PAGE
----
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We were like Coca Cola, we were the real things."-Albert CanadienBilled as "Canada's All Indian Band," the Tsimshian Nation garage band The Chieftones stormed the U.S. in the mid-'60s with their own brand of native rock n' roll. Led by guitarists Billy Thunderkloud and Albert Canadien, the band was filled out with Jack Wolf on lead guitar, Barry Clifford on bass, and Richard Douse on drums. Their repertoire was a heady mix of guitar instrumentals; Chet Atkins, Les Paul, Duane Eddy, and Brazil's Los Indios Tabajaras, but through the lens of the American sock hop.After a brief stint at Edmonton's Alberta College, The Chieftones hit the road, eventually setting up a home base in Sheboygan, Wisconsin, where they reportedly worked as ranch hands in between tours. "From Sheboygan we made our way to Madison, Wisconsin, La Crosse, Cedar Rapids and on over to down south, like that. Indianapolis, Peoria, Illinois, Indianapolis, Fort Wayne, South Bend, Indiana back to Chicago," Canadien told Pat Braden. "We had a circuit like that. We played two weeks here, one week there, like that. And finally after a year of doing that, we weren't going anywhere." It was in this nascent state that they tracked a single and an album's worth of material with Jim Kirchstein.More Buddy Holly than Link Wray, The Chieftones lone Cuca single-1966's "Do Lord" b/w "I Shouldn't Have Did What I Done"-expressed the group's radio-friendly ambitions. The rest of their Cuca recordings, however, explore their indigenous roots. Tribal drums keep time under a wash of surf-y guitars. Ceremonial dance numbers are reimagined for the Elvis generation. When the single failed to light up the phones, the album was shelved, discovered only recently by Numero's crack team of magnetic tape sleuths.The New Smooth and Different Sound collects 12 unreleased demos and their sought after Cuca single, all recorded at the Sauk City recording mecca. The group's time in the Dairy State was short-lived-they set off on a decade-long road run shortly after. Performing in their traditional regalia-white buckskin outfits and head gear-The Chieftones dumbed nothing down for The Beach Boys' screaming fans at various sports arenas on the east coast. "After a while we got to speak in our own language, like when we started the show," Canadien said. "I would just speak to them in Slavey and then we'd start our playing. The boys I had talked in Gitsan and Nisgaa, they spoke these languages from northern B.C., that's what they spoke. They introduced themselves in their own language so that people understood that we were for real.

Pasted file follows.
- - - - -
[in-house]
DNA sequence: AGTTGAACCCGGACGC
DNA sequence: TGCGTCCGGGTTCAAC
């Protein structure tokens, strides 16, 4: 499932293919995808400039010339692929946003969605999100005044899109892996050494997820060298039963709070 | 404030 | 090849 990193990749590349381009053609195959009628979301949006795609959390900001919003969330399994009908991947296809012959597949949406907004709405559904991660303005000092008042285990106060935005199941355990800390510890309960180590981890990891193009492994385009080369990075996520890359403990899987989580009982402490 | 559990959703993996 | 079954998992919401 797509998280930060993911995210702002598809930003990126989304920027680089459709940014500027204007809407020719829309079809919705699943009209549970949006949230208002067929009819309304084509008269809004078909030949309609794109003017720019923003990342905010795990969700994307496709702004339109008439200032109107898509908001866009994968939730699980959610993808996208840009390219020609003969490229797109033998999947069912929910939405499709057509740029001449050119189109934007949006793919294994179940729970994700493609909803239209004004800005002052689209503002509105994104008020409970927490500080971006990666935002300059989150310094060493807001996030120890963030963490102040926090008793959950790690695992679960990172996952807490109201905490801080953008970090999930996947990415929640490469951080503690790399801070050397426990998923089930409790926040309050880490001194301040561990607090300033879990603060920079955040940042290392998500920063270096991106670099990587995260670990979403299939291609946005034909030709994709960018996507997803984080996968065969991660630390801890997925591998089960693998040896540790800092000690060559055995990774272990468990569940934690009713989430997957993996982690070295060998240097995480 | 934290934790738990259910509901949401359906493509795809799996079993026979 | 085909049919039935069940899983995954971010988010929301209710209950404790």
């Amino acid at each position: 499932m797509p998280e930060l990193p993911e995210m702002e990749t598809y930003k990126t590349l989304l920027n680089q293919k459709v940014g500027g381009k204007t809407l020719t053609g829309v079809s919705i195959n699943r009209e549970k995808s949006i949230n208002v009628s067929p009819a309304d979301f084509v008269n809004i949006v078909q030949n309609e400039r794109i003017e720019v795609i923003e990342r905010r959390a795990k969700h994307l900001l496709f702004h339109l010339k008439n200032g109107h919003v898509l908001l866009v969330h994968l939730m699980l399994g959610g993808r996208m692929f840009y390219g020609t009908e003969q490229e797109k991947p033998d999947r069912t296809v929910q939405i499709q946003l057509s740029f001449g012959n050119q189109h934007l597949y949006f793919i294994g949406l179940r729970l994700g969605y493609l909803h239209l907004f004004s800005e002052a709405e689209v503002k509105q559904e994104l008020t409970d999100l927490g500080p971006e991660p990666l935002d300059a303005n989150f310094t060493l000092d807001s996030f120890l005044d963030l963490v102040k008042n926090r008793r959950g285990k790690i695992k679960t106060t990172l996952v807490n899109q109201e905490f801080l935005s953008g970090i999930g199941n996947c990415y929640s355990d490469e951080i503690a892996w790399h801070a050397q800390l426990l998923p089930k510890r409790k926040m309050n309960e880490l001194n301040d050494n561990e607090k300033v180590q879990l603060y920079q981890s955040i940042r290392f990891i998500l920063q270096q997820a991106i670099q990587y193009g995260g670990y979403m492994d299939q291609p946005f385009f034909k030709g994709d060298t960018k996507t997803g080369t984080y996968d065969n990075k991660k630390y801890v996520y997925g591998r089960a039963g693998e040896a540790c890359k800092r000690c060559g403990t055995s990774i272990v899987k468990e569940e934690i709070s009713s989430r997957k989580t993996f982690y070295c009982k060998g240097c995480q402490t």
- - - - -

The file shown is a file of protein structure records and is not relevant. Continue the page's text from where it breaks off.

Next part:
We were like Coca Cola, we were the real things."-Albert CanadienBilled as "Canada's All Indian Band," the Tsimshian Nation garage band The Chieftones stormed the U.S. in the mid-'60s with their own brand of native rock n' roll. Led by guitarists Billy Thunderkloud and Albert Canadien, the band was filled out with Jack Wolf on lead guitar, Barry Clifford on bass, and Richard Douse on drums. Their repertoire was a heady mix of guitar instrumentals; Chet Atkins, Les Paul, Duane Eddy, and Brazil's Los Indios Tabajaras, but through the lens of the American sock hop.After a brief stint at Edmonton's Alberta College, The Chieftones hit the road, eventually setting up a home base in Sheboygan, Wisconsin, where they reportedly worked as ranch hands in between tours. "From Sheboygan we made our way to Madison, Wisconsin, La Crosse, Cedar Rapids and on over to down south, like that. Indianapolis, Peoria, Illinois, Indianapolis, Fort Wayne, South Bend, Indiana back to Chicago," Canadien told Pat Braden. "We had a circuit like that. We played two weeks here, one week there, like that. And finally after a year of doing that, we weren't going anywhere." It was in this nascent state that they tracked a single and an album's worth of material with Jim Kirchstein.More Buddy Holly than Link Wray, The Chieftones lone Cuca single-1966's "Do Lord" b/w "I Shouldn't Have Did What I Done"-expressed the group's radio-friendly ambitions. The rest of their Cuca recordings, however, explore their indigenous roots. Tribal drums keep time under a wash of surf-y guitars. Ceremonial dance numbers are reimagined for the Elvis generation. When the single failed to light up the phones, the album was shelved, discovered only recently by Numero's crack team of magnetic tape sleuths.The New Smooth and Different Sound collects 12 unreleased demos and their sought after Cuca single, all recorded at the Sauk City recording mecca. The group's time in the Dairy State was short-lived-they set off on a decade-long road run shortly after. Performing in their traditional regalia-white buckskin outfits and head gear-The Chieftones dumbed nothing down for The Beach Boys' screaming fans at various sports arenas on the east coast. "After a while we got to speak in our own language, like when we started the show," Canadien said. "I would just speak to them in Slavey and then we'd start our playing. The boys I had talked in Gitsan and Nisgaa, they spoke these languages from northern B.C., that's what they spoke. They introduced themselves in their own language so that people understood that we were for real.